Amid growing fury on the Israeli right toward the country’s human rights groups, the Knesset has approved two motions aimed at examining whether there are skeletons in NGO closets.
The separate but similar motions, submitted by the Yisrael Beiteinu and Likud parties, mandate a Knesset investigation of funding sources of left-leaning nongovernmental organizations. The motions, passed January 6 by large majorities, emerged from the Knesset’s two largest right-wing parties.
The response in America from mainstream Jewish groups was swift, and mostly critical of the motions.
In Israel, the sponsor of one of the two measures claims that mandated legal reports filed by NGOs such as Breaking the Silence, which publicizes testimony by Israeli soldiers of alleged Israeli military abuses in the occupied territories, and the Public Committee Against Torture in Israel, do not tell the full story of where their money comes from.
Yisrael Beiteinu lawmaker David Rotem told the Forward that his party is convinced that funding comes from Saudi Arabia, and suspects it has terrorist origins. “If [an NGO] is being backed by terrorists or Al Qaeda, we ought to know,” he said.
At a Knesset party caucus on January 10, Yisrael Beiteinu party leader Avigdor Lieberman, who is also Israel’s foreign minister, said that some NGOs are “terror-aiding organizations.”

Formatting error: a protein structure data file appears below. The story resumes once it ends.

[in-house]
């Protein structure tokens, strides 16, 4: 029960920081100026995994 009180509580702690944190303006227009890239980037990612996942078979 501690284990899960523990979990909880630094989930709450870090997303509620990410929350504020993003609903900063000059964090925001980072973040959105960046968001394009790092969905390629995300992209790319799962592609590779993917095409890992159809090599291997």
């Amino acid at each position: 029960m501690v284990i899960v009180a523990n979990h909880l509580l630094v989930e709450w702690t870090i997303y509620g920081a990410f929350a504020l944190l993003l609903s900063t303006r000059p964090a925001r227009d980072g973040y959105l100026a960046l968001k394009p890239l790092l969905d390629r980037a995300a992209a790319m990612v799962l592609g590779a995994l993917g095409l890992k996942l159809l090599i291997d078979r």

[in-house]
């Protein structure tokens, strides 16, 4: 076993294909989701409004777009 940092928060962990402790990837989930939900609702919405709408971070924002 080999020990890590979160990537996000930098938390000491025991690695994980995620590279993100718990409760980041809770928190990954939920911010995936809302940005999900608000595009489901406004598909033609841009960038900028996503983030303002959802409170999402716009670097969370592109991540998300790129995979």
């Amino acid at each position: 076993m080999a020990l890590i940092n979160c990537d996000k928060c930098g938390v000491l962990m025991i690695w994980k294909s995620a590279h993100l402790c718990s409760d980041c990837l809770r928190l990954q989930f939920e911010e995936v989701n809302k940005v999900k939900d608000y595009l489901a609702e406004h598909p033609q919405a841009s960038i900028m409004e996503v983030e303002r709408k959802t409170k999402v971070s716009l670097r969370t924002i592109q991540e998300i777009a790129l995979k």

Danny Danon, initiator of the Likud-backed motion, wants to report on the extent of “interference” by foreign governments and the European Union in the Israeli political process by ascertaining how much money they are giving to NGOs.
“These organizations have failed to gain public support [in Israel], so they are doing a bypass by receiving funds from foreign governments,” he said, adding that he wants to chair the committee and see that it recommends outlawing such donations.
Some 17 NGOs, including those singled out by the politicians, responded to the motions with a declaration that “similar attempts to silence criticism have failed in the past; this attempt will fail, too.”
The Israeli left, the centrist Kadima party and a small libertarian contingent in Likud have voiced anger. “Recently, the Knesset has knitted together a racist, McCarthyist mix that transcends parties and endangers the State of Israel,” Labor lawmaker Avishay Braverman, the government’s minority affairs minister, declared in the Knesset.
In the United States, a number of Jewish groups were taken aback by the motions, including some that are normally loath to criticize Israel. The American Jewish Committee, nestled well within the mainstream of American Jewish organizational life, issued a statement saying that the Knesset had contravened “the democratic principles that are Israel’s greatest strength.” AJC’s executive director, David Harris, added in the statement that “the selective targeting of groups critical of the [Israel Defense Forces] runs counter to Israel’s legal and political tradition, and does no service to the one state that is a beacon of democracy in the Middle East.”
Harris, through a spokesman, declined to elaborate on the group’s decision to speak out on this issue.
Daniel Sokatch, CEO of the New Israel Fund, which supports several of the groups that are expected to be investigated by the Knesset, said he was “incredibly heartened” by the AJC’s stance.